Last year was particularly good for actor Riteish Deshmukh. He not only explored a new facet of his acting prowess by playing a negative character in
(2014), but also turned over a new leaf in his personal life with the birth of his baby boy, Riaan. Here, the actor talks about his "changed" life, his wish to explore genres other than comedy, and more.
Do you manage to spend enough time with your newborn?
I want to be more organised than I am right now. I want to make sure that Sundays are for family. I plan to shoot only till 6pm, so that I can go home on time. If regular office-going folks can do it, why can’t actors?
How much has fatherhood changed you?
It’s a welcome change — the most amazing thing that can happen in a man’s life. Life changes when you get married, it changes again when you become a father, and both have been great for me. I’m blessed.
When will Genelia (his wife) return to the big screen?
I hope she does. I am a huge Genelia fan, and I would love to see her on the screen again.
Today, Bollywood sees a new face every couple of months, unlike the time you made your debut…
At that time, bigger production houses did not want to touch newcomers. They always worked with big stars. But later, they started betting on newer people. So, it’s great. Today, newcomers are in a better position than we were 10 years ago, and that’s because of good scripts, better projection and the kind of backing they get.
Have you seen a shift in Bollywood content over the years?
The fact that Ek Villain was offered to me is a big change. I don’t think the film would’ve been offered to me five years ago. People are ready to watch and accept actors in different roles. An evolving audience is the primary reason for the change.
Did your portrayal of a villain in Ek Villain change things for you in any way?
Yes, a lot. The fact that there are subjects that have been offered to me, not only in the comedy genre, but serious drama and even action post that [says a lot]. I’m really looking forward to.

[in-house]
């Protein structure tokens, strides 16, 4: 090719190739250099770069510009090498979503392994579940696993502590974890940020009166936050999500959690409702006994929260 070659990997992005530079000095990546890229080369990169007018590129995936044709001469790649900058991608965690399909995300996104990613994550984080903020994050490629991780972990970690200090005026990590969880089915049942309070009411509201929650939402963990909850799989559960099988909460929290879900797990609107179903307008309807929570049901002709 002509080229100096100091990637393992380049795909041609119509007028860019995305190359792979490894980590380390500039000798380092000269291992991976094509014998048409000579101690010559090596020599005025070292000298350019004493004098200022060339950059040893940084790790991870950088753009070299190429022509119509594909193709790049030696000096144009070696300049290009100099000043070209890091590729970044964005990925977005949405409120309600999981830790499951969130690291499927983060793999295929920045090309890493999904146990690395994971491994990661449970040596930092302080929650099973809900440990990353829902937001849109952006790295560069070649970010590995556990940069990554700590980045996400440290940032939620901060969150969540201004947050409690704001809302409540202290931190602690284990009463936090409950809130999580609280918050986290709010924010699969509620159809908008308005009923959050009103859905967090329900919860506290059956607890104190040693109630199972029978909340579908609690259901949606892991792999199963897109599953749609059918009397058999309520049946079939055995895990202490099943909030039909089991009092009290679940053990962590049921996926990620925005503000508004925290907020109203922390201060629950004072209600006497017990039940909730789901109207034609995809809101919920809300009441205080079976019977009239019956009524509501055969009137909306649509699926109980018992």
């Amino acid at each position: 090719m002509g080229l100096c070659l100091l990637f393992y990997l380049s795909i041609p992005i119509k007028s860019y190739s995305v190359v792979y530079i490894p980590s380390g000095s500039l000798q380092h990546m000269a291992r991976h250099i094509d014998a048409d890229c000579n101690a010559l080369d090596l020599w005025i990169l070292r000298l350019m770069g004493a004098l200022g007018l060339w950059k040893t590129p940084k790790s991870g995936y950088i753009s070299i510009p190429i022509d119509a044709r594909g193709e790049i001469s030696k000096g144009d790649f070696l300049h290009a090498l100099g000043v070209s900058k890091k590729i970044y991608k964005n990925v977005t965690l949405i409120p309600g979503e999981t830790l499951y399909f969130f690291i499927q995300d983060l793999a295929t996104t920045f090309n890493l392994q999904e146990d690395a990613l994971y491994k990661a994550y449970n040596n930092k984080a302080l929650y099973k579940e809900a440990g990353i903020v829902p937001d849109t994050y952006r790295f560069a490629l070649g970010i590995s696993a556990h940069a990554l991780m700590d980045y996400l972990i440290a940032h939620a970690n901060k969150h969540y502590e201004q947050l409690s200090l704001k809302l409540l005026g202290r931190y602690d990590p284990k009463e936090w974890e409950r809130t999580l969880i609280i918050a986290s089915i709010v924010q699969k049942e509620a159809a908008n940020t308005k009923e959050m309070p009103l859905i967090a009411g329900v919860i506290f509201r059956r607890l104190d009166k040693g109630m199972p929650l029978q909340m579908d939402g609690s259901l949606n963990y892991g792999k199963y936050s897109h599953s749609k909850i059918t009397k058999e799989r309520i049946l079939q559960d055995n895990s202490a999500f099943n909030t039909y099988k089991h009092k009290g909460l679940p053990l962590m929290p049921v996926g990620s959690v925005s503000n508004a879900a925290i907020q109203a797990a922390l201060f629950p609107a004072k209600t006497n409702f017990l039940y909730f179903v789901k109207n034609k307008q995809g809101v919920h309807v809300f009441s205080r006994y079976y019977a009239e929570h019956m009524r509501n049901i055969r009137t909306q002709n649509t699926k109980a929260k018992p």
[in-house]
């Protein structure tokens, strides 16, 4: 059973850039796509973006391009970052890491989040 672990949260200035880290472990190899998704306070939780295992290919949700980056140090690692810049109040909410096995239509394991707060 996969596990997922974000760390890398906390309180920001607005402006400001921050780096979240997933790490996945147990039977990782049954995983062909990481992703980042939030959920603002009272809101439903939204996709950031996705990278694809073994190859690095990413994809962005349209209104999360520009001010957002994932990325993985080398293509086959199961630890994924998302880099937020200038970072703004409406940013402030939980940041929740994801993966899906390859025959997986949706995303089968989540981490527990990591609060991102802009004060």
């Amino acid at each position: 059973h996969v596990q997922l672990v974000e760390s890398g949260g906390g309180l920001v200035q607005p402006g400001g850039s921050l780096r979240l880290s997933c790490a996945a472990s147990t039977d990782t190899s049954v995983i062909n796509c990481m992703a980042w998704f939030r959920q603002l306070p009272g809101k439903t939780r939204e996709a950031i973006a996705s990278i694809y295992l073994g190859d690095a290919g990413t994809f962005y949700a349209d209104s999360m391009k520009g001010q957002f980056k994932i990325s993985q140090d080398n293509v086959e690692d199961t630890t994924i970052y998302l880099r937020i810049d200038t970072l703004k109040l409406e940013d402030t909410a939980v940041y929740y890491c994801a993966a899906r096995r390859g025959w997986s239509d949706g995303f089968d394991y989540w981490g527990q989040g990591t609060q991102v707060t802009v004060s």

But comedy has always been your comfort zone…
I don’t think I have a favourite genre. I’ve been lucky that the comedies I have done so far have worked well at the box office. In fact, the reason I’ve probably survived [in the industry] is because of comedy. This genre has also given me opportunities to explore other things. So yes, I will keep doing comedies, but I’m looking forward to doing other genres too.
What’s the thought process of a producer versus that of an actor?
My choices as an actor and producer are two completely different things. As a producer, I will do a Balak Palak (2012), Yellow (2014), and Lai Bhaari (2014). These are films, that in the Marathi space, will have a certain viability to do well. But if you do the same films in Hindi, the dynamics might change. One needs to understand the market you make certain movies for.
There’s been a lot of change in the Marathi film industry, too, in the recent times.
For the past two-three years, there’s been a momentum, with good content doing really well. And, of late, it’s getting the support of good commerce too. The fact that films are making Rs 30-40 crore means good business for a Marathi movie.
At this point in your career, you’re working with Karan Anshumaan, a new director, in your upcoming film Bangistan. Is it a bit of a risk?
You look at the integrity with which you are offered a film. I’ve always been working with directors, who’re new. It’s not that I’m only looking for established directors. I’ve mostly, invariably, worked with people who’re either new or haven’t given a successful film. And it doesn’t matter as long as I think the subject of the film is good.